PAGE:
• Tier C (10-15%): 39 counties, highest to lowest — Lake, Monroe, Cass, Allegan, Ottawa, Lapeer, Newaygo, Genesee, Kent, St. Clair, Kalamazoo, Missaukee, Iosco, Oakland, Menominee, Osceola, Livingston, Tuscola, Emmet, Midland, Ionia, Crawford, Arenac, Gogebic, Kalkaska, Montmorency, Shiawassee, Marquette, Luce, Benzie, Wexford, Isabella, Wayne, Eaton, Clinton, Jackson, Antrim, Iron and Grand Traverse .
  • Level B (7-10%): 14 counties, highest to lowest — Lenawee, Mecosta, Clare, Roscommon, Leelanau, Montcalm, Ingham, Cheboygan, Charlevoix, Gladwin, Ogemaw, Huron, Alcona and Oscoda.
  • Level A (3-7%): 12 counties — Mason, Gratiot, Keweenaw, Sanilac, Houghton, Washtenaw, Chippewa, Alpena, Près Isle, Mackinac, Algiers and Manistee.
  • Low (less than 3%): school.

The map below shows the seven-day average testing rate by county. If you don’t see the map, click here.

New cases per capita

New daily cases per capita is another metric used by the Michigan Department of Health and Human Services to access coronavirus risk.

In this metric — which calculates the average number of new cases per 1 million residents — all 83 counties are at Level E, the highest risk level on the MDHHS scale. The threshold for level E is 150 cases per day per million population.

Here’s an online database that lets readers search for a county to see the number of new coronavirus cases in the past seven days compared to the previous week, as well as the per capita number that adjusts for population .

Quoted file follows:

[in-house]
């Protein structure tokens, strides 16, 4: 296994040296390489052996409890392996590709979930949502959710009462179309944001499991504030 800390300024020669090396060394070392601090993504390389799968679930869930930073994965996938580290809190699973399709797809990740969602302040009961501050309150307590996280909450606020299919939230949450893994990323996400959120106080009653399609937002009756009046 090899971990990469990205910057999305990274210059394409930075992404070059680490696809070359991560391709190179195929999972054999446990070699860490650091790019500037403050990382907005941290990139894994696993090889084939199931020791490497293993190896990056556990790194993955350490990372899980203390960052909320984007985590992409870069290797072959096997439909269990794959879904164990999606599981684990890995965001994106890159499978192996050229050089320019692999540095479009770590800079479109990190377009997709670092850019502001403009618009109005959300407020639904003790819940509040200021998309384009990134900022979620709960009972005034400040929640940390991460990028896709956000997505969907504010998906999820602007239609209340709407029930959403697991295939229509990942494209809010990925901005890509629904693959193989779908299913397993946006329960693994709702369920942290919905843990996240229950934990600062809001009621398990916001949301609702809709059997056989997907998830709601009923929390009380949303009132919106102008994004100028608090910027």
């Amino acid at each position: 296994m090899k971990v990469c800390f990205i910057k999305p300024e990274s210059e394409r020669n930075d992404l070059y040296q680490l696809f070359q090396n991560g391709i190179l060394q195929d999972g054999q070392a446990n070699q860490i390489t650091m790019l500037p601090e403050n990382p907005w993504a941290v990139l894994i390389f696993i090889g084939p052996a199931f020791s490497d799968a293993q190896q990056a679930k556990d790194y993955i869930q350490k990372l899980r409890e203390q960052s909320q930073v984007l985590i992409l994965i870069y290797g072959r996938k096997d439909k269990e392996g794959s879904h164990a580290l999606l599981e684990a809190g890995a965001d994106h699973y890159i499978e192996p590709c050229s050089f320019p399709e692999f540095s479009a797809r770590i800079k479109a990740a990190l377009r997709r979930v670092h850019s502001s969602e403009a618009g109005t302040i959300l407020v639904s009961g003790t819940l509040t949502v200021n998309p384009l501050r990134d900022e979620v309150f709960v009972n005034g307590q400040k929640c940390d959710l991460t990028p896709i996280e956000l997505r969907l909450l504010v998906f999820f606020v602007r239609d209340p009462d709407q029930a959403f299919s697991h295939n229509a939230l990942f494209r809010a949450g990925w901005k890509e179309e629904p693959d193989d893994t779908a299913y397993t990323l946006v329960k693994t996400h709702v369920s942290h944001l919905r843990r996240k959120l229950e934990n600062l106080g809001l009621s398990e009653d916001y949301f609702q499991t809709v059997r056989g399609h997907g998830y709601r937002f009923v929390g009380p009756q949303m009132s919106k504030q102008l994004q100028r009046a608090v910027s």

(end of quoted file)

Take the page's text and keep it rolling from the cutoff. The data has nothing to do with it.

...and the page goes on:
Counties are ordered by rate per capita, but you can click on any category’s label to sort by category. Click once to rank by the lowest number and twice to rank by the highest number. Or you can search for a county by name.

Don’t see the graph? Click here.

Current scores are based on new cases reported from November 6-12. The map below is shaded according to the six levels of the state. The arrows indicate whether the total number of new cases reported over the past seven days has increased or decreased compared to the previous seven days (October 30-November 5).

Readers can hover their cursor over a county to see the underlying data. If you don’t see the map, click here. (Tip: you can drag the map with your cursor to see the whole UP)

Below are online databases that allow readers to search county-level data for each of the past 20 days.

Cases per day it was reported to the state

The first is a graph showing new cases reported to the state each day for the past 20 days. This is based on when a confirmed coronavirus test is reported to the state, which means the patient first fell ill a few days prior.